Sudoku - Puzzle, develop your memory and thinking.
If you've been in a book store in the last six months - or an airport, waiting room or college lecture class - you've probably seen someone staring at a sudoku. Given its popularity, one might think it's some new type of porn. But no, it's just a puzzle. It's a widespread, logic-based fad of a puzzle that is simple enough to suck you in and difficult enough to keep you hooked.
In this article, we'll find out what a sudoku puzzle entails, how to go about solving one and where the concept originated (hint: It's not Japan. Let's get started.
Sudoku is a game of numbers - specifically, the numbers 1 through 9 - but it really isn't about math. It's about logic. Instead of 1 through 9, you could use the first nine letters of the alphabet or a set of nine symbols, and it would be the same game.
The basis of sudoku is a nine-by-nine grid. You've got three sections to think about: rows, columns and boxes.
The goal of sudoku is to fill each nine-square row, each nine-square column and each nine-square box with the numbers 1 through 9, with each number used once and only once in each section. It's the interaction between the rows, columns and boxes that tells you where the numbers need to go. So if you were to start with a blank grid and fill in the numbers for row 1, column 2 and box 4 according to the sudoku rules.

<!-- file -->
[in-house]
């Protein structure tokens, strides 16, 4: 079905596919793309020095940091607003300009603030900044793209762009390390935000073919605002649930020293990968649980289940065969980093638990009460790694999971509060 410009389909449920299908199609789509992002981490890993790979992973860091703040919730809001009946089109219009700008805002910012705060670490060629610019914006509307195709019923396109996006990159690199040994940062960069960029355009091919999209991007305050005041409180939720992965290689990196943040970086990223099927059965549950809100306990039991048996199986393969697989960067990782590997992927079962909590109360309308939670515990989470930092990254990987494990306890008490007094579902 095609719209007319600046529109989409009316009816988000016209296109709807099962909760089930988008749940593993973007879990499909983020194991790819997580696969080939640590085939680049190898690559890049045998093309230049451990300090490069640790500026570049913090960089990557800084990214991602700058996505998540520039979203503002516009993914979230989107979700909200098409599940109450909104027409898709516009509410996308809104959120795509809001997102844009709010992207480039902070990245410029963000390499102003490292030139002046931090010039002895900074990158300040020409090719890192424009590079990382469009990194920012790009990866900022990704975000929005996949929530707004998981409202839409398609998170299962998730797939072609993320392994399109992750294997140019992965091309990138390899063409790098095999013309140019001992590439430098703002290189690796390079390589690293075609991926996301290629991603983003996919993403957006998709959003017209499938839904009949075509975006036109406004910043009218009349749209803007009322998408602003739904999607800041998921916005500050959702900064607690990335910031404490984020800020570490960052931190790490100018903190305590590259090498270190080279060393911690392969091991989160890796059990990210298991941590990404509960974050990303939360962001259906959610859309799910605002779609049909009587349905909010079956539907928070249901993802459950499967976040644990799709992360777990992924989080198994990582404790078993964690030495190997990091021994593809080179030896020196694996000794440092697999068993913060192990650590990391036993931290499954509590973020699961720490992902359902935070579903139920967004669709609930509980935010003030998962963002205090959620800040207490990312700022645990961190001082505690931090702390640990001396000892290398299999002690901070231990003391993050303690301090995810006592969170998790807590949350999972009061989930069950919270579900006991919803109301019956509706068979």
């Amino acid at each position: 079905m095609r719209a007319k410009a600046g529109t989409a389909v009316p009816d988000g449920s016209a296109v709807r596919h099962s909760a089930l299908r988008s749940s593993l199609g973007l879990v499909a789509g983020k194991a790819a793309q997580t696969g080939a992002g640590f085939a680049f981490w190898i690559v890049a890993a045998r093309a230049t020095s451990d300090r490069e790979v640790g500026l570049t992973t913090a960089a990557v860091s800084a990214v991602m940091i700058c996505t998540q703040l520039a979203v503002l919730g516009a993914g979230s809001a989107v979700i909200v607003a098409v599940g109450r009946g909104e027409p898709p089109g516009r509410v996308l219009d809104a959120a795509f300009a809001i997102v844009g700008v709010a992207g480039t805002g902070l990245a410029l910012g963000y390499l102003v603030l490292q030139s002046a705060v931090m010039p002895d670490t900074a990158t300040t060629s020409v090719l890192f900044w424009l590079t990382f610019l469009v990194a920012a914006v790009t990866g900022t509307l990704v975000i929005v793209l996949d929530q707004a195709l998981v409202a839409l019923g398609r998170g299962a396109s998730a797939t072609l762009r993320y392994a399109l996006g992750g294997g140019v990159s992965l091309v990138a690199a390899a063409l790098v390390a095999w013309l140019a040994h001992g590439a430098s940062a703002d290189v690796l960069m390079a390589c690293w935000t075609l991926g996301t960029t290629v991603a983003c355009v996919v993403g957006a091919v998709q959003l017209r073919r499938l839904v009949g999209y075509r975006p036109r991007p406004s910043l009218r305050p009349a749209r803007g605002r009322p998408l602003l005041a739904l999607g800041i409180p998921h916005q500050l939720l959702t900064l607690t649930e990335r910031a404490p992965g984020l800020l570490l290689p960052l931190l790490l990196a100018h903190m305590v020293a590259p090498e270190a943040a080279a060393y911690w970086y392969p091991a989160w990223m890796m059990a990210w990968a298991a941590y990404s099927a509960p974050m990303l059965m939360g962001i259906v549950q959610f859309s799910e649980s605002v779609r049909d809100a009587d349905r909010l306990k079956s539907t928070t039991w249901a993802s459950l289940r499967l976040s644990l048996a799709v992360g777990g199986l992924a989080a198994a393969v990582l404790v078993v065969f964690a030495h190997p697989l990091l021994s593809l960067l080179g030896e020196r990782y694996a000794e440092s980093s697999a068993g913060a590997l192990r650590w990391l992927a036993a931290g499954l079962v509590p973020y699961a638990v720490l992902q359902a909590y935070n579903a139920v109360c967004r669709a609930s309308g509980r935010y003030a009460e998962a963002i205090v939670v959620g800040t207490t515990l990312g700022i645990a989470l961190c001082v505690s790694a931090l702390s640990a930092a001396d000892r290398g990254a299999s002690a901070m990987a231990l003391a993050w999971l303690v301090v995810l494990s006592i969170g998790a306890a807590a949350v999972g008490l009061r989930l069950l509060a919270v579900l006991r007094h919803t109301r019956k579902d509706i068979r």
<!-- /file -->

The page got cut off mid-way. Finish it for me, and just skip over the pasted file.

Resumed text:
Of course, starting with a blank grid wouldn't make it much of a challenge. A sudoku puzzle already has some of the numbers filled in, and it's your job to figure out where the rest of the numbers go.
Differences from the free version:
- More games.
- No advertising.
- 3 seasons with 150 games. 5 levels of difficulty.
- Very comfortable dynamic keyboard to quickly select the correct number.
- Rating game users with display of the country.
- Displays the number of entering and remaining digits.
- Painting numbers on the keypad at its full entry into the game (9 digits).
- Add notes and more.
- New season games (150 games).
- Fixed some bugs.